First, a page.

So many ask what the difference between drying and curing is, and it took me awhile to understand the important difference between the two!
Drying happens after you cut the plant. The goal during this 6-10 day period is to remove as much moisture as possible, making it smokeable. (Sidebar: you can wet trim the plant as soon as you cut it, or dry trim it, as I do, after it has hung for the dry period.)
(Double sidebar: you can over-dry the plant by removing all moisture, so it’s important to check on your drying plants frequently to make sure they haven’t lost too much moisture. If they do lose too much, you can bring some back in the curing phase.)
Curing is the next phase of life for the bud. Although it is not totally required before smoking, it will strengthen the flavor profile and can even increase the THC content of the bud. Big growers use vacuum sealed bags to cure bud, but I’m small time, so I use mason jars. I prefer glass to plastic for a lot of reasons, but mostly because I can control better for things like mold or over-drying.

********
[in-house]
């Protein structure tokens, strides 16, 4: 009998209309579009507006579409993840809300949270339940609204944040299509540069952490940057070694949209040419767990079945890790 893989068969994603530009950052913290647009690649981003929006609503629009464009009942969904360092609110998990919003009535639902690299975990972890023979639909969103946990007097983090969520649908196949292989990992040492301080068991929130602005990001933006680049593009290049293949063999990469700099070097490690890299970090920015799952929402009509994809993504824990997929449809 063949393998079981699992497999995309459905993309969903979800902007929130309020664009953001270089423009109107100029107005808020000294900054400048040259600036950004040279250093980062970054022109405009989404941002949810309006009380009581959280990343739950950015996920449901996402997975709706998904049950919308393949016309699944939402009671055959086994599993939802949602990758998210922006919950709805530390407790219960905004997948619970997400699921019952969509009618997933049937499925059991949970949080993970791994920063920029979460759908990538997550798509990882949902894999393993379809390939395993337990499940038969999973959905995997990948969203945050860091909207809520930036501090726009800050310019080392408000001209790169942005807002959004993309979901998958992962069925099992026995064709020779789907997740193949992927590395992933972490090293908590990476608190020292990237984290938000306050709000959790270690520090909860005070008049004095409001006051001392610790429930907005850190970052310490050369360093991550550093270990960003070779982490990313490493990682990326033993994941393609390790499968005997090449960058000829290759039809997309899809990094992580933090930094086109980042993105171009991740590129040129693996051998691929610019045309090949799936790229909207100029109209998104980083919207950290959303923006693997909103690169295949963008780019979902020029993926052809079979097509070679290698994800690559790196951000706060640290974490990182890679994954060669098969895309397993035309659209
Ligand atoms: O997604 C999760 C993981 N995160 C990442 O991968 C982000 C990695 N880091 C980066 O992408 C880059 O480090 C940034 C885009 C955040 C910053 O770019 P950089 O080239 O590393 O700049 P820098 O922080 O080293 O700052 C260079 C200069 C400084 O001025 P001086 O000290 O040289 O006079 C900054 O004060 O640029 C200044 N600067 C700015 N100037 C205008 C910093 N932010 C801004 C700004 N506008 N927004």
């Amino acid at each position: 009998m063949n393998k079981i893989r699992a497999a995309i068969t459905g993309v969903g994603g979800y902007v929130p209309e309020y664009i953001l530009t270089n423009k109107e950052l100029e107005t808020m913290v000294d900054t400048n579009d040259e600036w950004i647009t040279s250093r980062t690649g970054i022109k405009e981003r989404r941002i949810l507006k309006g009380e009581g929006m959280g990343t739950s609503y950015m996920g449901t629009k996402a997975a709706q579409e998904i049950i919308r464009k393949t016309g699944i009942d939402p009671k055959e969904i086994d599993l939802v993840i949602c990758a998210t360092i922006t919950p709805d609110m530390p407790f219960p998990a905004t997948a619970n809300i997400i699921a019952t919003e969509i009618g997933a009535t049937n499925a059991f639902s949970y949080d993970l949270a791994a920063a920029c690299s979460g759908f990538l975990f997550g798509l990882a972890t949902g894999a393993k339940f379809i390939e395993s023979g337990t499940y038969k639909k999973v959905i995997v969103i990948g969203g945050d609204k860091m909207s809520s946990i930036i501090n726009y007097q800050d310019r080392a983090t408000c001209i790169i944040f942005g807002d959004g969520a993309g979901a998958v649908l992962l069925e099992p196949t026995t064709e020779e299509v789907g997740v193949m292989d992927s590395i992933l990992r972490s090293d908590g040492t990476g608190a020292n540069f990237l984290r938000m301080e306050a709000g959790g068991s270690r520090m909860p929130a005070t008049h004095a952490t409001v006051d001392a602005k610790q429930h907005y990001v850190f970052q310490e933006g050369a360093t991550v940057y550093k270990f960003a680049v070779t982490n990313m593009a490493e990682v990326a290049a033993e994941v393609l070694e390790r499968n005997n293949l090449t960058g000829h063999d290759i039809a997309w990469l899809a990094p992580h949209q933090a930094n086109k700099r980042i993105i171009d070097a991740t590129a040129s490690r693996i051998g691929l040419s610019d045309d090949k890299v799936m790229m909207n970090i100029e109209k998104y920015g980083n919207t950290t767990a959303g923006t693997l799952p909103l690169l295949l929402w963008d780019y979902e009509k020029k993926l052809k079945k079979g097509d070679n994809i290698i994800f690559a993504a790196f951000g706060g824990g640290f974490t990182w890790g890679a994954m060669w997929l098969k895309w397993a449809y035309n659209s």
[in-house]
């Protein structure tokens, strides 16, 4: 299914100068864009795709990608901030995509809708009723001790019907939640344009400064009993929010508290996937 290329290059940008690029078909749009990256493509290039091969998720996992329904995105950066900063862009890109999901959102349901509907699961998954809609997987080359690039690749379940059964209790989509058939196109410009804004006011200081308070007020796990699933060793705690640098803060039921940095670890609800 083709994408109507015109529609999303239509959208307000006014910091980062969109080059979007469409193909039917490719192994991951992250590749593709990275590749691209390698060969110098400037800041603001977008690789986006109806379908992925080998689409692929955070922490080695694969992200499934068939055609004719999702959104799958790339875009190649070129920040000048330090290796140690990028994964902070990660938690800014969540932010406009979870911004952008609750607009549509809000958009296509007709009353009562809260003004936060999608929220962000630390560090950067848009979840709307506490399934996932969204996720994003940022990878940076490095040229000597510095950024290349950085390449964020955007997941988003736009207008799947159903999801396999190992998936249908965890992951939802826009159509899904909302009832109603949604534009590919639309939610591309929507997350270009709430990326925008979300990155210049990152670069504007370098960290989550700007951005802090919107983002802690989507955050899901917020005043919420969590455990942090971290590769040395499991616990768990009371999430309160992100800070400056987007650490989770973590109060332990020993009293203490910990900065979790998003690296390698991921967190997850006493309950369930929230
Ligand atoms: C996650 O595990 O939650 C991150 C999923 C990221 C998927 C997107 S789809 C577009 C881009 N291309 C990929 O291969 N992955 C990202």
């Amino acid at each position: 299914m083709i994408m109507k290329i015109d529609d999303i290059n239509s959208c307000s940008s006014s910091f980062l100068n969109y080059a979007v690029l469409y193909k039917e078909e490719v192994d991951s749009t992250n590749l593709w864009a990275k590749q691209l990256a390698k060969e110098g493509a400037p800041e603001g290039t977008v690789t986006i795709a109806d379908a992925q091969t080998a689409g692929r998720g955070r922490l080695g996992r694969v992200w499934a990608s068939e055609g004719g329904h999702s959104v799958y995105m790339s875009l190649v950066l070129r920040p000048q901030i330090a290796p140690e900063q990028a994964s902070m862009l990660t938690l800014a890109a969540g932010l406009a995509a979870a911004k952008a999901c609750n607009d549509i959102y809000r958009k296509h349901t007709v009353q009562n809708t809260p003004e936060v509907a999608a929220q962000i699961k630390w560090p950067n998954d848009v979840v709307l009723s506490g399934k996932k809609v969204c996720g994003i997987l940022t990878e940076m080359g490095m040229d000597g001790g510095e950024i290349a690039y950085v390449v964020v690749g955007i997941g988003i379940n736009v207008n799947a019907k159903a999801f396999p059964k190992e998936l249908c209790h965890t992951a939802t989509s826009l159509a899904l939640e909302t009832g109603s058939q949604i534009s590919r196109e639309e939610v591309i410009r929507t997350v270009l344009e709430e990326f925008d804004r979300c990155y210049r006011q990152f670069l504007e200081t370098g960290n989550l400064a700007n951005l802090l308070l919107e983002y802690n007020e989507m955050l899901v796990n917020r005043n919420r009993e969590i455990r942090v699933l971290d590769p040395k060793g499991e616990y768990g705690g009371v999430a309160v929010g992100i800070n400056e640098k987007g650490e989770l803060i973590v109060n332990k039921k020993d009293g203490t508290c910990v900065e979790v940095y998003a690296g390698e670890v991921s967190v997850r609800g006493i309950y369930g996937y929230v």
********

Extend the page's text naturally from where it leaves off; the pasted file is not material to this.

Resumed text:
As consumers, you should always look out for mold in your bud! In fact, I recently read that there was an issue in Massachusetts with some dispensaries selling moldy bud. If the growers aren’t curing the weed in the appropriate temperature range (and sometimes if its packed too close together), mold can start to form. Smoking mold is less than ideal, and I would imagine it’s a bigger issue in the summer months – but with New England humidity ranges, it’s better to always check and be safe!